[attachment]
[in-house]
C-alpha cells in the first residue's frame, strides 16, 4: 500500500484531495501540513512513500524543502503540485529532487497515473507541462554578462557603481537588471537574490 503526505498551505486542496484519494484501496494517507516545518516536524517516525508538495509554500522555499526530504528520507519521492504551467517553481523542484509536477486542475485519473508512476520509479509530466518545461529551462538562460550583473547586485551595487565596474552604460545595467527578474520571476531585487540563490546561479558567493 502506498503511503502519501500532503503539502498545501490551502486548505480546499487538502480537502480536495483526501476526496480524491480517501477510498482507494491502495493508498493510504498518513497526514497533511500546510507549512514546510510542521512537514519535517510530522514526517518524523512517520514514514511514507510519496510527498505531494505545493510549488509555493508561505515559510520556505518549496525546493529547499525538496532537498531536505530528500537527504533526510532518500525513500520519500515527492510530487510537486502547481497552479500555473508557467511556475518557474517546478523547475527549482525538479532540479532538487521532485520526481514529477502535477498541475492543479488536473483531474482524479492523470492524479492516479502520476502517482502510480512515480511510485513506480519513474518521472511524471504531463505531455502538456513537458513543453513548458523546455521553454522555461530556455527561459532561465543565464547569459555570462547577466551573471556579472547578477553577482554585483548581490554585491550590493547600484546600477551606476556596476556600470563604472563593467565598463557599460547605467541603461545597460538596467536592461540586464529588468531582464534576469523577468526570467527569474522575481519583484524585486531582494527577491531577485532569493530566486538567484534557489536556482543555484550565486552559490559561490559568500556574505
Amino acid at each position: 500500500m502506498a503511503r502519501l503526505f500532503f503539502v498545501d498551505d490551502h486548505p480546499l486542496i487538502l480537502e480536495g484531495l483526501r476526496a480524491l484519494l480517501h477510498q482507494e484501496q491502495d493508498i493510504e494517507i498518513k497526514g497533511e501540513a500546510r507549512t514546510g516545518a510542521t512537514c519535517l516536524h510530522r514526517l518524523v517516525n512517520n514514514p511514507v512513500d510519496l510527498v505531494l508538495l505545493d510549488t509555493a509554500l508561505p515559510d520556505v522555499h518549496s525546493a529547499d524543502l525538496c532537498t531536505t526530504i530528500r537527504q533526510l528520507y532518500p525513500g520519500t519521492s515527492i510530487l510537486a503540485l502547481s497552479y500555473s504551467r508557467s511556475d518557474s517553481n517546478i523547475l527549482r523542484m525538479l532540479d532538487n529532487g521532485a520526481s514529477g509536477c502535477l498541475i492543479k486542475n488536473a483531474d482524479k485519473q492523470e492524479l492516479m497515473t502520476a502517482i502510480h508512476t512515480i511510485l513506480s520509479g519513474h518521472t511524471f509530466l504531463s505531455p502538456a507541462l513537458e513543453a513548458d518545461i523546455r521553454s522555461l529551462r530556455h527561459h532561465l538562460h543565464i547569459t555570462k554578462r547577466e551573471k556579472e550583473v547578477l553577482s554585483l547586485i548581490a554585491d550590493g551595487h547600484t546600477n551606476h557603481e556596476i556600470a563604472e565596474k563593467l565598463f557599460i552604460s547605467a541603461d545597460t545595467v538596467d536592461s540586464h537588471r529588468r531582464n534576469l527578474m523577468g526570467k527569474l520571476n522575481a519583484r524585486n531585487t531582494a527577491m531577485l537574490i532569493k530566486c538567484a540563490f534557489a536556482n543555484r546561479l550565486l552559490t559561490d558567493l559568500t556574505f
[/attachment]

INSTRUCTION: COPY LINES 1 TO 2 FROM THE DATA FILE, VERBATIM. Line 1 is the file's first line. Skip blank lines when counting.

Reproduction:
[in-house]
C-alpha cells in the first residue's frame, strides 16, 4: 500500500484531495501540513512513500524543502503540485529532487497515473507541462554578462557603481537588471537574490 503526505498551505486542496484519494484501496494517507516545518516536524517516525508538495509554500522555499526530504528520507519521492504551467517553481523542484509536477486542475485519473508512476520509479509530466518545461529551462538562460550583473547586485551595487565596474552604460545595467527578474520571476531585487540563490546561479558567493 502506498503511503502519501500532503503539502498545501490551502486548505480546499487538502480537502480536495483526501476526496480524491480517501477510498482507494491502495493508498493510504498518513497526514497533511500546510507549512514546510510542521512537514519535517510530522514526517518524523512517520514514514511514507510519496510527498505531494505545493510549488509555493508561505515559510520556505518549496525546493529547499525538496532537498531536505530528500537527504533526510532518500525513500520519500515527492510530487510537486502547481497552479500555473508557467511556475518557474517546478523547475527549482525538479532540479532538487521532485520526481514529477502535477498541475492543479488536473483531474482524479492523470492524479492516479502520476502517482502510480512515480511510485513506480519513474518521472511524471504531463505531455502538456513537458513543453513548458523546455521553454522555461530556455527561459532561465543565464547569459555570462547577466551573471556579472547578477553577482554585483548581490554585491550590493547600484546600477551606476556596476556600470563604472563593467565598463557599460547605467541603461545597460538596467536592461540586464529588468531582464534576469523577468526570467527569474522575481519583484524585486531582494527577491531577485532569493530566486538567484534557489536556482543555484550565486552559490559561490559568500556574505